BFF TV - Best Friends Forever TV

We’ve all grown up watching game shows, anticipating the Plinko chips clip-clopping down the board and iconic theme songs ticking away time as contestants vie for fabulous prizes.

Now there’s a new program popping up on the web that hearkens back to the Chuck Woolery era of quiz shows where contestants are tested on the knowledge of their closest relationships. Except this time, its platonic.

Hosted by funny girl Amy Schumer – an American comedian best known for her stint on Comedy Central’s Reality Bites Back and Last Comic StandingBFF is on a mission to entertain and celebrate the indestructible connection we all share with that one true friend who knows everything about us. On BFF, buddies are asked to remember the little things (favorite reality show personality, the last song you downloaded, places you’d like to visit, and other banal characteristics you probably don’t really care about) and answer tough, personal (but not risque) questions to the tune of a 15-second timer ticking down.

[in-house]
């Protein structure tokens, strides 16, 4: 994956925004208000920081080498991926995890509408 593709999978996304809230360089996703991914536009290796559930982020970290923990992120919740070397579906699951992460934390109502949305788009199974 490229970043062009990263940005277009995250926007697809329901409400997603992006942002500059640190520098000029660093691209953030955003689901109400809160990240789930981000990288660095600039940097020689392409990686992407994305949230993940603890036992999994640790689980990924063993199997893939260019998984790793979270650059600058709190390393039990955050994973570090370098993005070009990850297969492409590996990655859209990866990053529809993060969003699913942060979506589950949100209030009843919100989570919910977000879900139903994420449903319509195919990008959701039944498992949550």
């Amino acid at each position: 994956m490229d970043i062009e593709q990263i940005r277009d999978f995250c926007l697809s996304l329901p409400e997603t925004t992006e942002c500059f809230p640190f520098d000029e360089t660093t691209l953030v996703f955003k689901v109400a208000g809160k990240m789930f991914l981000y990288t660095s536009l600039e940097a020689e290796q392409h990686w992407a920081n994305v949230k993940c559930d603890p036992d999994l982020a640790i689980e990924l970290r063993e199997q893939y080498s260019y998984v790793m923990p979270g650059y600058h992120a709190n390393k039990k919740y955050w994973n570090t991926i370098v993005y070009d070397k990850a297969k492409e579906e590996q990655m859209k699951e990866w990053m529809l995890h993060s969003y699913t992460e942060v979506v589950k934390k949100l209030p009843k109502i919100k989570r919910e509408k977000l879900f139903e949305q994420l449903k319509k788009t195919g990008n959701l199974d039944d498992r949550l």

On a set decorated with orange and blue hues and a 70’s flare that’s reminiscent of The Newlywed Game, Schumer is a capable, funny host with quick-witted responses to giggling contestants and rapid-fire questions that come across fresh and polished.

Conceived by Meryl Poster and David Rubin in a partnership with MySpace, BFF expresses the commitment to create a show dedicated to best friends everywhere. The tribute is cheesy, but actually quite sweet as it shows besties being embarrassed and having a good time together.

Yet despite it’s host, fancy set, and montages, BFF is less of an entertainment product and more a vehicle for product placement. The show comes complete with prizes – instead of cars, there are guitars and instead of cash, contestants win gift certificates – showcased before each of three rounds in a roughly four-minute episode. That doesn’t leave a whole lot of time for intrigue.

Yes, The Price is Right pimps housing products to homeowners who can casually watch television at 10AM on a weekday. But the sponsors are so well integrated into the program that we forget we’re being sold. There’s also enough time in between Rich Fields‘ descriptions to make room for some truly compelling content. I’m not sure whether it’s the format or the timeframe (or both), but BFF‘s products look too shiny, their inclusion feels too after-the-fact, and their placement feels too forced.

BFF brings best friends together with a cheerful attitude. I wish the show and its advertisers could find a similar, happy relationship.

Check it out on BFF.TV.

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